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Dec 1, 2009
I have been considering taking advantage of the scholarships provided by the army to Medical students. As far as the money goes it seems like the same except that to banks I owe money, and the army/other branches of military I owe time. Only a few things concern me at the moment.
1. Residency. To Military Doctors perform residency, and if they do not will that hinder them from getting a job in the civilian world later?
2. going overseas. I do not like the idea of leaving my family and friends behind. It is one thing to move to base an hour or couple states away, but I could always catch a plain on the weekends or something. It would be easier on a base in the US than overseas. Will the military force me to go overseas, or will they station me on a base (hopefully close to home) and let me practice there for 4-7 years(depending on whether residency is required and how long.
3.If residency is required what is it like. Do i perform residency on a base or is it just like residency to a civilian and the military pays for it while I perform residency, and afterwards serve 2-3 years for the residency training also. Or perhaps residency is part of the 4 years that I will be serving to make up for their paying for my education. They consider my working on the base in a military hospital or something residency.
4.I am not worried so much about the money because for 4-7 years after graduating I would be living on a very low income to wipe out the debt. But some people say you make more in the army as a doctor than in the civilian world. to my understanding you only make like 20 thousand a year. is this figure wrong, and if it is, what is the correct figure or how is that much more than what a doctor is the civilian world makes.


7+ Year Member
Jul 15, 2009
Resident [Any Field]
something you'll learn in the military is that you're not a beautiful and unique snowflake who is entitled to duplicate threads.


7+ Year Member
Jun 1, 2009
There's a military forum around here somewhere, check it out. I thought about HPSP but after reading somethings i changed my mind. If you want to do medicine because you love it, i dont know if its something you would like, but if you want to be in the military, go for it.


10+ Year Member
Dec 5, 2008
Answers to your Qs

(1) & (3) Yes, the military has their own residencies, and they are excellent. They will not in any way hinder your job prospects in civilian life. The military match happens earlier than the civilian MD/DO matches, and most are on military bases.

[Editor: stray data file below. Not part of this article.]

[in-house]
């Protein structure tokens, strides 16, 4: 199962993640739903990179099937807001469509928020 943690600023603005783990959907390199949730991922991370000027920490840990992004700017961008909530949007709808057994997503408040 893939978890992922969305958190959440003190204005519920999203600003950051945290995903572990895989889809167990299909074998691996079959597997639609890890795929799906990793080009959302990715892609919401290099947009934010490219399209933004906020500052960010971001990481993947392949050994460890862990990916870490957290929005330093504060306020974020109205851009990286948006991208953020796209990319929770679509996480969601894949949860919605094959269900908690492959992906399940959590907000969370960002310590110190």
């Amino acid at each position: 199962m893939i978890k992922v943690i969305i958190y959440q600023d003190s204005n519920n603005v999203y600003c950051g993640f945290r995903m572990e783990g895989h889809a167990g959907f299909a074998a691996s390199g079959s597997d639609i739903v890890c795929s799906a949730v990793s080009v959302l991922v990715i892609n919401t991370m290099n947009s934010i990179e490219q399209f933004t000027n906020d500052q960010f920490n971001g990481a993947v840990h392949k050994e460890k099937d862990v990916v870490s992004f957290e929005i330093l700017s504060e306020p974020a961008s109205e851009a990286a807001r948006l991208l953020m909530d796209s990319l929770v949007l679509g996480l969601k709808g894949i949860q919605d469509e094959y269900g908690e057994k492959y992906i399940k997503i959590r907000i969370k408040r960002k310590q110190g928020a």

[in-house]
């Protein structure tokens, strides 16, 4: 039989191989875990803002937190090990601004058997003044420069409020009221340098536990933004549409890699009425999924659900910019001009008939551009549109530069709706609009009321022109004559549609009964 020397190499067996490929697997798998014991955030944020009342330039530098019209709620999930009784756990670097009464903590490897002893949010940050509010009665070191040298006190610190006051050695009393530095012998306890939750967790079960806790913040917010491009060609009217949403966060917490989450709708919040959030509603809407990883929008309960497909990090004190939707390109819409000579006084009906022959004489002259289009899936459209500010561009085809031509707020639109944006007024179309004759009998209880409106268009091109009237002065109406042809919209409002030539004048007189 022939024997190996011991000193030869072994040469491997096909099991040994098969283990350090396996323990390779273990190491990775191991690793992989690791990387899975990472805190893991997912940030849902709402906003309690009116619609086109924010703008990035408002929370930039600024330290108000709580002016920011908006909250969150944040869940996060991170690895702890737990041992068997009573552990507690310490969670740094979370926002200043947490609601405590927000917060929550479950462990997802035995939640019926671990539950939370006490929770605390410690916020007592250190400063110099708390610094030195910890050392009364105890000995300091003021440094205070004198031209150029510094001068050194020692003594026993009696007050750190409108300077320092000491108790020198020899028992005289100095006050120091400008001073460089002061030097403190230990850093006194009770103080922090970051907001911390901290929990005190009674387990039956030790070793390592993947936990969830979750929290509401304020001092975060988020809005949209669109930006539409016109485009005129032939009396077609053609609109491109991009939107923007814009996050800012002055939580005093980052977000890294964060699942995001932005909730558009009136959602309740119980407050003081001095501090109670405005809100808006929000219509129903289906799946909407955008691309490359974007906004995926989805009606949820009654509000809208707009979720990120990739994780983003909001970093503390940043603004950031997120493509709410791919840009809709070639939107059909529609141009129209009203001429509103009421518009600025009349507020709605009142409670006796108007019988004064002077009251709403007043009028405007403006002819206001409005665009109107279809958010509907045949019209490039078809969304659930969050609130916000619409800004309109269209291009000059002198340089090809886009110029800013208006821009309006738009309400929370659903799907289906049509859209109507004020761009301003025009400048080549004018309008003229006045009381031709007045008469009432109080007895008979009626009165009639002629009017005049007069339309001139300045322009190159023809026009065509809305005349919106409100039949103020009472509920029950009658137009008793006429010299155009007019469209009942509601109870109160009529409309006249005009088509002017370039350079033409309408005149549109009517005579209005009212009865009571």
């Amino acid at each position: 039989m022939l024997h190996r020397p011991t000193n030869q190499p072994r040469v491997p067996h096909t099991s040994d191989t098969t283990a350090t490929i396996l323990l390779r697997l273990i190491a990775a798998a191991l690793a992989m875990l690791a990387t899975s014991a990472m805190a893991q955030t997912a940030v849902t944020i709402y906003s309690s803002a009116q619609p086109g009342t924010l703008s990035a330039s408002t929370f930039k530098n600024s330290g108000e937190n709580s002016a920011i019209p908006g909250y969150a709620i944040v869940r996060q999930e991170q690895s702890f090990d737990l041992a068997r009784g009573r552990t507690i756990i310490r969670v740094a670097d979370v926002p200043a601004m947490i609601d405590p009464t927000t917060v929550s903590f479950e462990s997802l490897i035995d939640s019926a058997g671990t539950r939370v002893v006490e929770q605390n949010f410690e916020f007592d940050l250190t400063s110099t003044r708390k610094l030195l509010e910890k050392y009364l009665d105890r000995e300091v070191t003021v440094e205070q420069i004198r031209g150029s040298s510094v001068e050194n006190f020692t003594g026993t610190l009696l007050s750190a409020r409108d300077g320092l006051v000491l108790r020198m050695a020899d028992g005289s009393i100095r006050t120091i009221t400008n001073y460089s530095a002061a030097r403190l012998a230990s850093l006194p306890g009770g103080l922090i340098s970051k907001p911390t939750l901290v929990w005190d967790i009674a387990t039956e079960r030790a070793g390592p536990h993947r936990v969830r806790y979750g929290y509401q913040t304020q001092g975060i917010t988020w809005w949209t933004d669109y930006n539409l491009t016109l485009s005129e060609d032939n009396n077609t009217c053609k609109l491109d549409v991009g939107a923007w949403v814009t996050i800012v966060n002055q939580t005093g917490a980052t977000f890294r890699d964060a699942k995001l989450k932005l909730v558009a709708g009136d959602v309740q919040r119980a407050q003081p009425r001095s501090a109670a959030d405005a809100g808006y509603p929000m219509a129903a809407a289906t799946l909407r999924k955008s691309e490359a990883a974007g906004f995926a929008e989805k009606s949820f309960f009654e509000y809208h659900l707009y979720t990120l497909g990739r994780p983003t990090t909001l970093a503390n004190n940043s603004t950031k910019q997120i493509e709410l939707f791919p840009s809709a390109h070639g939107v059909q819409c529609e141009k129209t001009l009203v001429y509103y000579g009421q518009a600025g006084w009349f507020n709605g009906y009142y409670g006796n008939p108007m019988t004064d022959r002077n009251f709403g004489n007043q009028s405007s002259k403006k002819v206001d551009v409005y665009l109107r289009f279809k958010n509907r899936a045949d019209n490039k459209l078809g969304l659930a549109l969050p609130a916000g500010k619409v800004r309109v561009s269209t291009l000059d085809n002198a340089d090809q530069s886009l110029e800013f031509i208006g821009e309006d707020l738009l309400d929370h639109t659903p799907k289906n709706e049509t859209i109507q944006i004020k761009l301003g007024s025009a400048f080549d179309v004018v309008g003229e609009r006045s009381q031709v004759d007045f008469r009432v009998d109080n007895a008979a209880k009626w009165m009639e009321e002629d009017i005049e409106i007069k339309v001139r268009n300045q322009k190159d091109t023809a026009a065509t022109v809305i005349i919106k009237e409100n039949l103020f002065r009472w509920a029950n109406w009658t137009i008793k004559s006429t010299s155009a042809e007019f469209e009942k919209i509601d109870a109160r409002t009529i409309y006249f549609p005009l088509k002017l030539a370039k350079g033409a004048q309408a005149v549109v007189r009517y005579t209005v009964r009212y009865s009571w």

You can apply for a civ residency, but that's not likely to be allowed.

Doing a residency does not pay off your commitment. Military residencies pay more than civilian residencies by at least 10k on average.

(2) Yes, you will be forced overseas for TDY. And it will be for months at a time. And depending on the branch, it could be longer periods of time. Some places (Bitburg, Germany; Lakenheath, England; etc) allow families. Many do not. Expect to move every 2 years regardless.

If you join the Navy, you will be a general medical officer after finishing med school, but before starting your residency. You will most likely on a boat or island somewhere and will not be able to be with your family for a year.

(4) Financially, it's a great move if you do family medicine, pediatrics, or what the Air Force calls aerospace medicine (which is really just primary care). Otherwise, you're really breaking about even, or losing money if you plan on doing one of the better paying specialties.

I plan on primary care and have a lot of debt from previous schooling, so it was a hard decision not to accept the HPSP, but I think it was the right thing. I too don't want to be away from my family

hope this helps


Seriously, dude, I think you're overreacting....
Staff member
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10+ Year Member
Oct 12, 2004
Fellow [Any Field], Attending Physician
OP, please don't double post the same thread in multiple forums. Just choose the one most appropriate forum and post it once.

Closing this thread--those who wish to respond to the OP may do so in the PA forum here.
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